Pisgah Family Health



April 2008






About the Newsletter


Kit moves on to Nursing School

Kit After five months at Pisgah Family Health, Kit will be moving to Gainesville, Florida with her husband to attend nursing school at The University of Florida. Kit has been helping Julie as a receptionist and working with Tami to assist in her many responsibilities, while taking prerequisite classes for nursing school. Kit really enjoyed being part of the Pisgah Family health community and felt her time in the office was an invaluable experience in the medical profession. Kit was accepted to nursing programs at Duke and Florida and after much deliberation is thrilled to start Florida's program in early May, where she will complete her nursing degree in one year. Her husband will also be attending Law School in Gainesville.
We wish Kit the best of luck with her move and her new career!

Julie's Exciting News!

Julie, our office manager, is expecting her first child this October! In the coming months, you'll notice some fresh faces in our office as we will have new staff helping us during Julie's maternity leave. Please join us in welcoming the new staff while Julie takes on life's greatest challenge.

$100 for 100 Miles in 100 Days

Julie, Tami, and Kit are hitting the pavement at lunch to meet Dr. Curran's challenge of walking 100 miles in 100 days. Dr. Curran is offering $100 bonus to finishers, with the goal of improving our staff's health. Beautiful spring days have made excellent walking conditions, and the 0.3 mile loop around the building has been well-traveled. A chart in the break room is used to document the miles, and the ladies are determined to meet their goal. We encourage all of our patients to get outdoors and enjoy taking care of yourself. Walking is the simplest way to start an exercise routine and is an effective way to burn calories, improve cardiovascular fitness, and strengthen muscle tone.

Ridgefield's Walking Trail

Ridgefield Business Park (our business home) has a 1.4 mile off-road trail for recreational walkers and joggers. The trail passes directly in front of our office, and makes a loop around the entire business park. Most of the trail is wooded and covered in mulch. A small segment passes over sidewalks and roads. The trail includes some hills, and is covered in mulch, so walkers should wear sturdy walking shoes. A detailed map is available at our office.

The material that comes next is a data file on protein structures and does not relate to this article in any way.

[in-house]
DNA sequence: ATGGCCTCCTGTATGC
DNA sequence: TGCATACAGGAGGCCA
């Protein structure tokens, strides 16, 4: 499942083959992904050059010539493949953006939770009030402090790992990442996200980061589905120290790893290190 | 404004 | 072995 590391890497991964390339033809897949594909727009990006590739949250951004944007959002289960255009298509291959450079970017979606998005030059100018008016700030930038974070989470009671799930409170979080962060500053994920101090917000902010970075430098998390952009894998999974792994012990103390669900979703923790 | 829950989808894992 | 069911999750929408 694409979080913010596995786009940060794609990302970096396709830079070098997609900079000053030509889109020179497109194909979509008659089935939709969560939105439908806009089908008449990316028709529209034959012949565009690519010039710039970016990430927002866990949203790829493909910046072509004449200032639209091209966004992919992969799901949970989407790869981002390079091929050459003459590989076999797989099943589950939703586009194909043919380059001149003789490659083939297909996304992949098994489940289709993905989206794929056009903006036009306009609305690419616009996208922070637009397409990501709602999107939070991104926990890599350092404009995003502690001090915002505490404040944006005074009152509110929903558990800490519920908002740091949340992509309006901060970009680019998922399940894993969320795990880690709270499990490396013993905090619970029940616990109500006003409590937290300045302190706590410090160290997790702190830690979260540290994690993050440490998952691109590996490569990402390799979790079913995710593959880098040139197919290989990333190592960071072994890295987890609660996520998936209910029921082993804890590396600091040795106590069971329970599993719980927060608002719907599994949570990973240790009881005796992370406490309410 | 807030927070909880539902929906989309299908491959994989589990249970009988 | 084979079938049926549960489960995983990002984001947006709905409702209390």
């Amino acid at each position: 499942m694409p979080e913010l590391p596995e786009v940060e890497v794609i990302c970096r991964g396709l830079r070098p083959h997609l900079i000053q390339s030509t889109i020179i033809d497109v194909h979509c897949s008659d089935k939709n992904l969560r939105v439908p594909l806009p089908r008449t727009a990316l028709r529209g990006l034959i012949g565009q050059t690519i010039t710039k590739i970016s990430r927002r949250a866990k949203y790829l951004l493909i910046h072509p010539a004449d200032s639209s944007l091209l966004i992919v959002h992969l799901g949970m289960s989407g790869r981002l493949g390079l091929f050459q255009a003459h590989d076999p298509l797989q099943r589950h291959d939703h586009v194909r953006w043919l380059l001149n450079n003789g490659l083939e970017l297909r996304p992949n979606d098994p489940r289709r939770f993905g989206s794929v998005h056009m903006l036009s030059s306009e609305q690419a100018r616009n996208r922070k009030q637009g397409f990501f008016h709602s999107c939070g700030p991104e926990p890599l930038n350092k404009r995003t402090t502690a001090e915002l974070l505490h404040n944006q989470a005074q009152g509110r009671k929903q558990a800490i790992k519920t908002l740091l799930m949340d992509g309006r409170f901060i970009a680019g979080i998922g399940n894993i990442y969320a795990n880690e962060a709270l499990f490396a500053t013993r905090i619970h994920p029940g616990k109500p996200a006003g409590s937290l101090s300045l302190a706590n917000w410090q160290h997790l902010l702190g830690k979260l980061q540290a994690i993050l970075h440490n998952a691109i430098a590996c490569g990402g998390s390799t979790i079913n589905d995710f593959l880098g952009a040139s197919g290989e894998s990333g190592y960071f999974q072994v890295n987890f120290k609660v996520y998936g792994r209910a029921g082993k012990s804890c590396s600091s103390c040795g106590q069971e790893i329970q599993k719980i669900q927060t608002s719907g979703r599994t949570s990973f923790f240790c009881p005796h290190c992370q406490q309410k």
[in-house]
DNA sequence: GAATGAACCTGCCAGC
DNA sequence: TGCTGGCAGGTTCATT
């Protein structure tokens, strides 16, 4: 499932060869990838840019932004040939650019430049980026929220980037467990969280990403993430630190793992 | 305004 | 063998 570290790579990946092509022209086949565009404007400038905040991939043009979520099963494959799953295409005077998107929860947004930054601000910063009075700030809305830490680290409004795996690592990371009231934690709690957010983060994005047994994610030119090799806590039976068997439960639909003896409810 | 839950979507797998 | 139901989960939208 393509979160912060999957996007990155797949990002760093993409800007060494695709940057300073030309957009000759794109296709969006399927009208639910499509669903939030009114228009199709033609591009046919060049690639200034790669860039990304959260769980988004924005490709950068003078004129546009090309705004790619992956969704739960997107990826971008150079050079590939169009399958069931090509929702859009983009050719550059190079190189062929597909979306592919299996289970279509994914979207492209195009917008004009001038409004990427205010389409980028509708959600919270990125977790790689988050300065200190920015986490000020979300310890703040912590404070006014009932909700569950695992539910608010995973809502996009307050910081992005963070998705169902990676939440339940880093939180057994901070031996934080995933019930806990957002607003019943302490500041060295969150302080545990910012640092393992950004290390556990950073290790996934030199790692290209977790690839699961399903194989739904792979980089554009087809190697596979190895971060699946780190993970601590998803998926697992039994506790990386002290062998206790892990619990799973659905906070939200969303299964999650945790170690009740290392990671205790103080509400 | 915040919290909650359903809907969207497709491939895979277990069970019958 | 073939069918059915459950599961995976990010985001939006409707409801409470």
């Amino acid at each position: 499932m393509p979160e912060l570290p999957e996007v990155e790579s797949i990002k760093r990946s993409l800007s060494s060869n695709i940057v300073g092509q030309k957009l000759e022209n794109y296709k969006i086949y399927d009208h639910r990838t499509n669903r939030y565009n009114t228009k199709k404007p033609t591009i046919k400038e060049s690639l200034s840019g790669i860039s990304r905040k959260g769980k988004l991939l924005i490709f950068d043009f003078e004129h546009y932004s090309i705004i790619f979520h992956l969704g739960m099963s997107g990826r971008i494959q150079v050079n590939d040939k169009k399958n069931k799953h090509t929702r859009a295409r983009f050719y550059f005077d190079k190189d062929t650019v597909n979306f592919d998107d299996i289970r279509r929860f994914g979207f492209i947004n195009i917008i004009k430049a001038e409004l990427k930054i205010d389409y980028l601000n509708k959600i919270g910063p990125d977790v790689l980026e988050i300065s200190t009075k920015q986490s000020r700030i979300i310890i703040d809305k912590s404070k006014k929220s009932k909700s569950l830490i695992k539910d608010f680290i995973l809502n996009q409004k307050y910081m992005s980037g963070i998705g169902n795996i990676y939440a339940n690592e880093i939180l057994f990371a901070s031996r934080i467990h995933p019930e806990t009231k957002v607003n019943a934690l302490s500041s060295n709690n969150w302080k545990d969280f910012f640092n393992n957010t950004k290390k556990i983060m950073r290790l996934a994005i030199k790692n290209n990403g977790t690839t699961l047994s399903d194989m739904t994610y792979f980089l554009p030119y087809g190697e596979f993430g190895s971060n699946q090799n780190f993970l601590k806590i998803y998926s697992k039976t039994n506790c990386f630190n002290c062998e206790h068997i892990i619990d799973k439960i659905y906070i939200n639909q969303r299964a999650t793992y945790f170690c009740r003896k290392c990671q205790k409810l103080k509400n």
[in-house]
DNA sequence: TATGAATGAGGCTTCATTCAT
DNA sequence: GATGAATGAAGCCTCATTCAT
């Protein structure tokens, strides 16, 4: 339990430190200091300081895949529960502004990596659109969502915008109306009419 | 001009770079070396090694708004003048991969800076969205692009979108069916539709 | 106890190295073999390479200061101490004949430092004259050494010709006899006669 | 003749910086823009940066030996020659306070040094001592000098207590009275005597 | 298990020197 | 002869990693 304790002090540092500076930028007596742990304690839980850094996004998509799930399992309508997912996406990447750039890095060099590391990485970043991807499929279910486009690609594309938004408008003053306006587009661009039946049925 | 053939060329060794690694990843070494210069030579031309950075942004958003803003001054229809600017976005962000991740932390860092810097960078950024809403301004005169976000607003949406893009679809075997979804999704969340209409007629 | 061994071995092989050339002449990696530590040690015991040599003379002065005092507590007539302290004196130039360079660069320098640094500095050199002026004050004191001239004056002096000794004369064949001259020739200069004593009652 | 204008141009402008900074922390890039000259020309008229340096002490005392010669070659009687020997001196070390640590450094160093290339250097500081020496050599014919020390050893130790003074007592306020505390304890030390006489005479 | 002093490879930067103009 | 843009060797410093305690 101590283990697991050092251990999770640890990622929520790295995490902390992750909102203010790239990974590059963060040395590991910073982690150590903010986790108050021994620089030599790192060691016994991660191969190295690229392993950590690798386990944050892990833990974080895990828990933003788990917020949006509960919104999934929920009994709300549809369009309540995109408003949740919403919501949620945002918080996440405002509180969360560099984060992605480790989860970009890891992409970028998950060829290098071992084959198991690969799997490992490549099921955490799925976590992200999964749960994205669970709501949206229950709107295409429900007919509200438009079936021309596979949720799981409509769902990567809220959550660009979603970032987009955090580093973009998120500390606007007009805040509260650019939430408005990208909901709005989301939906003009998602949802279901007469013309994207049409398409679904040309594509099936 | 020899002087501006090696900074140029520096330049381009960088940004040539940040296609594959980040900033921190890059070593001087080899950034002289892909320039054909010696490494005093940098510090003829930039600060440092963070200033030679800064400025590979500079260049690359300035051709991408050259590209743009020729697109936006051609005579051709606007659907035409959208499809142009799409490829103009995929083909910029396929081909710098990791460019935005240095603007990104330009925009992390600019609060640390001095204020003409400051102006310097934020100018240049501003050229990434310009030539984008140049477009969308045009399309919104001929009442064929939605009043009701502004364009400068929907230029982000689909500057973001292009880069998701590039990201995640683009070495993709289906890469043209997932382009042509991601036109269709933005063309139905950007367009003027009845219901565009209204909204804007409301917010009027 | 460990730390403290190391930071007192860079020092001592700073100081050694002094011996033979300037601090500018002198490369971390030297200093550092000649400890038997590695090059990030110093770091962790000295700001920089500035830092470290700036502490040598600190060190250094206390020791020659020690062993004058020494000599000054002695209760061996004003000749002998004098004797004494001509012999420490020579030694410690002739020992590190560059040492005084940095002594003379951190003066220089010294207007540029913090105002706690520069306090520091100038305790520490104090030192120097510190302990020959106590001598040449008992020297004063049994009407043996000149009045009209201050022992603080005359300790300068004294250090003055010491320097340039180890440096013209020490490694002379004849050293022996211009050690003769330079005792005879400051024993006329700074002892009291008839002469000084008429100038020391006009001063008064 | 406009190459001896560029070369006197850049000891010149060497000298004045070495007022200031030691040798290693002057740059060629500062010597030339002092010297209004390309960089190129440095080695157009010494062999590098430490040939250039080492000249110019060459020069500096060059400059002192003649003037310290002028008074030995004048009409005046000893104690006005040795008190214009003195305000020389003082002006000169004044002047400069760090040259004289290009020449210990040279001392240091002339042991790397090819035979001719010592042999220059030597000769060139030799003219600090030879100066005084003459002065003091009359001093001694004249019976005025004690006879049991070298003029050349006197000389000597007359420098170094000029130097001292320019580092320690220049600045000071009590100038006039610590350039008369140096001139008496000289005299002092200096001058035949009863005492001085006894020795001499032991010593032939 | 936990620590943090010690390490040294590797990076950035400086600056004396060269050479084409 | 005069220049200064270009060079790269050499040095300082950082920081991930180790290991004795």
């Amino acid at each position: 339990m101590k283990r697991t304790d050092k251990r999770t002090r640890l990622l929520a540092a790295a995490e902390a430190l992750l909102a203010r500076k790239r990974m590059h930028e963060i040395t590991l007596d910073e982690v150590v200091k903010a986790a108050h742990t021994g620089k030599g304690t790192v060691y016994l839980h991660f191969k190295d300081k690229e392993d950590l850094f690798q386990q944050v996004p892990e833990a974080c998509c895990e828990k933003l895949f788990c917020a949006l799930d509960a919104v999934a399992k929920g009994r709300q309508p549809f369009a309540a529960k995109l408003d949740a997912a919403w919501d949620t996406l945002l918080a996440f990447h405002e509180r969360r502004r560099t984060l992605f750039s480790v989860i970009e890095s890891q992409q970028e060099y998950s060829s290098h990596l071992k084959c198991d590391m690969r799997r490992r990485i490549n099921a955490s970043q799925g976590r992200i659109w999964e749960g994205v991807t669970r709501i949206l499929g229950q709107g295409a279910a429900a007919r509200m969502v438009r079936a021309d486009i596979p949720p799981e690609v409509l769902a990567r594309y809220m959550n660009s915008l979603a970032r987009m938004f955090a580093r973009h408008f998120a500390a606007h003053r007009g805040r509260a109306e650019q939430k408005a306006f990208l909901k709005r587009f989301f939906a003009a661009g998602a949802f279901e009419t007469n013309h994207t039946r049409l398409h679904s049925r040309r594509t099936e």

The trail is available at all hours. We hope this will be a resource for our patients interested in maintaining their fitness.

Ridgefield Walking Trail

Office Hours

Our normal office hours are 9-5 Monday through Thursday, and 9-12 on Friday. Our answering service can be reached after hours at 251-4873. When the office is closed, emergency care is available at the Urgent Care Centers, and at Mission/Saint Joseph hospitals ER.  Telephone calls are handled by Dr. Curran’s call partners.

  • We will be closed Monday, May 26th for Memorial Day holiday.
  • We will be closed Thursday June 26th & Friday 27th for a family reunion.
  • We will be closed July 4th for Independence Day holiday.
  • We will be closed July 7th - 11th, for a medical conference.

Office Reminders

Please turn off your cell phone while in our office. If you must have your phone on, please put it on vibrate and step outside the office to speak.

Please call our office if you are unable to keep any appointment. We will be happy to cancel or reschedule your appointment to a time that is better for you. If you skip an appointment without notification, you are wasting our most valuable resource - our time. Pisgah Family Health has a policy of ending our relationship with patients who skip more than two appoitments.

Now is the time to schedule your annual physical. During the summer months we are less busy, and more able to make time for routine care and physical exams. Please remember to schedule these extensive visits well in advance. You will avoid waiting, and avoid contact with sick patients by having your physical during these months.